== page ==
LGBT representation in PH media 'improving'

More than ever before, queer people have a media presence. We now see lesbians, gays, bisexuals, and transgender (LGBT) on television and in mainstream films. However, many challenges still remain.

While representation in entertainment media is gradually improving, progress is sometimes sluggish.


"For me sa TV medyo kulang pa talaga pero unti-unti nagpo-progress naman. Sa social media medyo marami na rin naman (For me, representation in television is still lacking but it's slowly making progress)," Nick Escalderon, a trans advocate, said during a virtual forum hosted by Queer Safe Spaces.

"Kaya ngayon mas marami nang nafi-feed na knowledge, unlike before. Nandyan na yung mga advocate (So now more knowledge are being fed, unlike before. Advocates are openly coming out)," Escalderon, also a member of Pioneer Filipino Transgender Men, the first transmen-led organization in the country, added.

Gender rights advocate Roanne Carreon said seeing queer characters on screen normalizes the existence of queerness.

"Meron na talagang progress unlike nung kabataan ko, nung high school, wala talaga nilu-look up na queer role models (There has been progress, unlike when I was young, when I was in high school I had no queer role models to look up to)," Carreon explained.

"Nakaka-happy na ang daming couples na nagv-vlog, kagaya ng Queer Safe Spaces. Nasa era na tayo na kumbaga ang dali ng impormasyon (I'm happy that there are so many LGBT couples who are vlogging and there are organizations such as Queer Safe Spaces. We're in an era where it's so easy to get the right information)," Nariese Giangan, co-owner of Food For the Gays (FFTG) Cafe, added.

READ MORE: Creating safe spaces for LGBT youth

Harmful stereotypes

However, there are still films or shows that seem to box queerness in specific images. Giangan said there are still television programs that tend to present homosexual characters using repetitive templates, such as sassy gay best friends or butch lesbians.

"Ang daming portrayals na sobrang delikado yung representation kasi imbis na mapakalat or ma-educate yung iba sa community natin, mababaliktad pa na magiging trivial pa yung experience natin so yun talaga yung importance ng representation (There are so many portrayals that are harmful because instead of education others about our community, our experience will be viewed as trivial, so that's really importance of representation)," Giangan added.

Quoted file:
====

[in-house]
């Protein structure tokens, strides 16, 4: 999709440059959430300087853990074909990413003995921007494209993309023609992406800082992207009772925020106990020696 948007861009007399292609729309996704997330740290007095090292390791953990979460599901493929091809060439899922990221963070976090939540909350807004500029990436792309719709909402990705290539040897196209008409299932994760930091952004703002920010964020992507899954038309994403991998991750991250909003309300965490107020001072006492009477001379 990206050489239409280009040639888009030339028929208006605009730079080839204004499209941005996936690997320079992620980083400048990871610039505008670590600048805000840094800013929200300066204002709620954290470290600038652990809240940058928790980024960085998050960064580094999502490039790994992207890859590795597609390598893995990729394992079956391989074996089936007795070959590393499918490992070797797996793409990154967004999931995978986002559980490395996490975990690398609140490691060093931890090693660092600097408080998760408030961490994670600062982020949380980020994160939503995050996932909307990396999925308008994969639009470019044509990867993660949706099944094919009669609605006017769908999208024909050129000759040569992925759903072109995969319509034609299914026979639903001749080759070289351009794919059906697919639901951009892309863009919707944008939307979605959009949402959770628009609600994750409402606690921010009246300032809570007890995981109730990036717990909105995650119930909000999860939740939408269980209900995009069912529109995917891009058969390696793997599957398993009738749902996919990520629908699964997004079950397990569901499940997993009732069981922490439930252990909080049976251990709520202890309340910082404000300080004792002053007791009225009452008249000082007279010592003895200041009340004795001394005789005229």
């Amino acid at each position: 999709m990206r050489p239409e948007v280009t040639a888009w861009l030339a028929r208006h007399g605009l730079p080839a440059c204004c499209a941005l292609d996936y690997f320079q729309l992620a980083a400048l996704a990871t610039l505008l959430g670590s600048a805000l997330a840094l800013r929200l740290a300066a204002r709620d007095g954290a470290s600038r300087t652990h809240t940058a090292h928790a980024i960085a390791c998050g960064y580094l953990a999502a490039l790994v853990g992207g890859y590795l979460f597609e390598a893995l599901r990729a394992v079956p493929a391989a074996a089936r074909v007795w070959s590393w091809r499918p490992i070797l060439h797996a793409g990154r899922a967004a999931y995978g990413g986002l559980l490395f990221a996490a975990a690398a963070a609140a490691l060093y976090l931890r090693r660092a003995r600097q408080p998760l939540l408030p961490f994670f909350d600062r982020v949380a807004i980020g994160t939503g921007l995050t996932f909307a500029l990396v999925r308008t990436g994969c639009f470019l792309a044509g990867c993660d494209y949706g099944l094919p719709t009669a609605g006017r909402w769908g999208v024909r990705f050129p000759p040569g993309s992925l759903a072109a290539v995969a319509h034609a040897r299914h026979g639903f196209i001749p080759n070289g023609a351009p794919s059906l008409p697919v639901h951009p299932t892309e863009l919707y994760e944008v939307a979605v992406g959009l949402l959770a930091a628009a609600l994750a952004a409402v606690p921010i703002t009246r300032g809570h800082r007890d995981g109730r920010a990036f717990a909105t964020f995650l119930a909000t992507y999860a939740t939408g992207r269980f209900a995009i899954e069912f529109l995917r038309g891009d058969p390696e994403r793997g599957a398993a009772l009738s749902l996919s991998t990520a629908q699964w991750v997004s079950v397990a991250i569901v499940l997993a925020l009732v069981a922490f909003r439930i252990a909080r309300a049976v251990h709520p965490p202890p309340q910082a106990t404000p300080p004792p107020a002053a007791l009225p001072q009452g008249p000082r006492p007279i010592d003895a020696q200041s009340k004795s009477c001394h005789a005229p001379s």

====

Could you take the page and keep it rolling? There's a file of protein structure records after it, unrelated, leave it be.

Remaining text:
To avoid this, Giangan suggested television crew to undergo gender sensitivity training.

"Siguro kung magre-release ng series, siguro baka mas okay kung lahat sa crew, hindi lang sa mga artista, baka better if meron munang SOGIE 101 (If and when they release a series, maybe it's better if everyone in the team undergo SOGIE 101 first)," Giangan said.

"Kung magkakaroon ng oras before mag-start yung production, baka okay na may ganun muna at gender sensitivity training. At kunwari kung ang narrative mo about lesbians, hayaan mo na lang ang mga lesbian ang magsulat nun. Same with gay narratives, trans, hayaan nating sila yung magkwento (If they have extra time before the production starts, maybe it's better to have gender sensitivity training first. And if your narrative is about lesbians, just let lesbian writers write the story. Same with gay or trans narratives, let them tell their own stories)," she added.

Meanwhile, content creator Aaron Maniego is confident that the LGBT community will see more queer representation and portrayals in the mainstream media in the future.

"In all honesty, we're getting there. first wave were the people who fortified queer representation in entertainment such as Boy Abunda, Vice Ganda, Paolo Ballesteros. Pero in my opinion, there's still much more room to grow after that," Maniego said.

"Itong second wave na to, meron tayong iba't ibang (we have) representatives from different communities. Sa Tiktok, ako (me), Sassa Gurl (Felix Petate), Pipay."